Therefore it is a waste of money, time and good equipment to burn it.

Back in my early days of beekeeping and before terramycin was put on the market, yes burning infected colonies was the only means there was to keep AFB from spreading. I have seen AFB come from the most feared beekeepers problem to no problem at all. So I don't feel that I'm irresponsible let alone VERY irresponsible when i say don't burn your equipment. Charlie
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Kev
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« Reply #25 on: August 27, 2007, 07:31:08 PM »

Carol Ann,

first, I am so sorry this happened to you.

A note on terramycin: You might consider treating the bees you save at the switchover. If any of the bees have the bacterium in their gut, that would kill it. Then by getting rid of the honey, too, you eliminate the spores. You may be able to save some of your bees.

If you want to be certain about the diagnosis, Michael Bush is right, the Beltsville people will tell you. Their test is free. One of the dangers of feral hives is getting into AFB. We had another local guy get it that way.

Regarding scorching hives. I read an interesting article, which I'll see if an can post. The upshot is that if you put wood in an oven for 3hrs at 300 degrees F, you get really good disinfection. The problem with scorching is that it only goes so deep. The researchers who conducted this experiment reasoned that heating the whole hive body up for a few hours would be better. Now, for those who read this article, note, I'm aware that they didn't test it on actual hive bodies. (Unfortunately, no oven around my house is big enough.)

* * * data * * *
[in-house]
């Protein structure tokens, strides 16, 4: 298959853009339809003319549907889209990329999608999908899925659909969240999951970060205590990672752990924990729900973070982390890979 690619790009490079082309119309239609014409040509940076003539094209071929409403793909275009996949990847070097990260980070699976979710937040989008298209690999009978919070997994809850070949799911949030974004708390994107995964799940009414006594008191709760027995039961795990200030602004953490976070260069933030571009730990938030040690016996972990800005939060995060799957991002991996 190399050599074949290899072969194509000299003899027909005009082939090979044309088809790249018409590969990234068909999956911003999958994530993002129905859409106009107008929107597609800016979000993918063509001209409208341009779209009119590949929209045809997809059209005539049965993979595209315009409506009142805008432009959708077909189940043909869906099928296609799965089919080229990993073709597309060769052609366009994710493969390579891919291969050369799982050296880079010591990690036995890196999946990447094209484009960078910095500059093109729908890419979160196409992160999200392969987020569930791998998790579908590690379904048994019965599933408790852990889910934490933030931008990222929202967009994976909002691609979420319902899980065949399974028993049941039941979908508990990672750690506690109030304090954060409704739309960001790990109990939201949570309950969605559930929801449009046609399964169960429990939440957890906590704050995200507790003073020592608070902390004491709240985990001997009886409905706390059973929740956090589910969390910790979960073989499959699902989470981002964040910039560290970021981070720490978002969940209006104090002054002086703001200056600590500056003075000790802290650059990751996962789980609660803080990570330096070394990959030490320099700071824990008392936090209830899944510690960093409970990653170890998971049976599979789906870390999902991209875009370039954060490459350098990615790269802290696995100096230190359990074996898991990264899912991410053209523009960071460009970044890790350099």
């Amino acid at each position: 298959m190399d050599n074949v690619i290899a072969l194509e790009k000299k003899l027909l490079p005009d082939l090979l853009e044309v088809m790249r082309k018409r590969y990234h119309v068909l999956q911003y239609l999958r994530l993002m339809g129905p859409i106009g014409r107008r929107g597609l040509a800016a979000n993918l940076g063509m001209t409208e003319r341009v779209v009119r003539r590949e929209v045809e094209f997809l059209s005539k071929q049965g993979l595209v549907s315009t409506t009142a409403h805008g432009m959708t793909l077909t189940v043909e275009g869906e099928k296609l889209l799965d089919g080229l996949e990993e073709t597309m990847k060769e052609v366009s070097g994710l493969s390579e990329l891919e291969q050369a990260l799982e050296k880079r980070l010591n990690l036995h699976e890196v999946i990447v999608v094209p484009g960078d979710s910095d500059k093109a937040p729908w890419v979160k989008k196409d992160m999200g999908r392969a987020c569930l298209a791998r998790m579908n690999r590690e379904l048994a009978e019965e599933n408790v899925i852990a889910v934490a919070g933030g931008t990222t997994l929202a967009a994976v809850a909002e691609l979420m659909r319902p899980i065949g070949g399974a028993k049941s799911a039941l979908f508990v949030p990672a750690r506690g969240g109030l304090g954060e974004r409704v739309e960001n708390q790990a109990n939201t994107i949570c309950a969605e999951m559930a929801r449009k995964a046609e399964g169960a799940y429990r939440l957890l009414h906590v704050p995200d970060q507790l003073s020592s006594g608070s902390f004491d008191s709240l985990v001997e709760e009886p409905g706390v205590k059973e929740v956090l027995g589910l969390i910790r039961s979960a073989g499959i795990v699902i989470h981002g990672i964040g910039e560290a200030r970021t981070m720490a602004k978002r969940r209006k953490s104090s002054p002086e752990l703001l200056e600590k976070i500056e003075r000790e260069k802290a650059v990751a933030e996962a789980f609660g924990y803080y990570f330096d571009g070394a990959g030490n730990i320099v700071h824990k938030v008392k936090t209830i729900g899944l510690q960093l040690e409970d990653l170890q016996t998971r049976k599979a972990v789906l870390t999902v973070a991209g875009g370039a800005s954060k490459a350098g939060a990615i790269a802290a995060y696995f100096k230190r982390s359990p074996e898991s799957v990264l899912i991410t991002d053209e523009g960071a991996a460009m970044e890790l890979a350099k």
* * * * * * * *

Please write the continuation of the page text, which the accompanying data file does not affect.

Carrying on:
I'm sure different folks have different ways, but the NYState bee inspector stacked all the empty hive bodies up in a hollow column, doused them with about 16 ounces of kerosene and lit them and let them burn for probably 5 minutes. They were really scorched, charred even before he put them out.

Again, I am really sorry about that. You're doing the right thing by dealing with it though. The last thing you want is an AFB reservoir in your bee yard.

take care,
kev
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Kev
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« Reply #26 on: August 27, 2007, 07:50:51 PM »

Regardless, AFB can be treated and controlled by antibioticswhich include terramycin, tylan and vinegar vapor.
Therefore it is a waste of money, time and good equipment to burn it.



AFB doesn't go away, ever. Treatments only tamp it down and when you stop treating, it comes back. Also, treating with antibiotics breeds resistant bacteria. That's why MRSA (a resistant nasty in hospitals) is such a problem. So if I ever get it, I'm burning or trying to find a huge oven. Cause I don't have the money or the desire to continue to feed my bees antibiotics.

Here a link to an article about disinfection I just posted over in the posted article section http://forum.beemaster.com/index.php?topic=11055.0

Also, I couldn't tell from your post if you gave the bees a place to regurgitate their honey so you could get rid of it too. That's important because if you let them keep it, they can feed to larvae and you're back to square one.

Keep us all posted and let us know if your bees pull through. We're rooting for you.

kev
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rdy-b
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« Reply #27 on: August 27, 2007, 09:42:42 PM »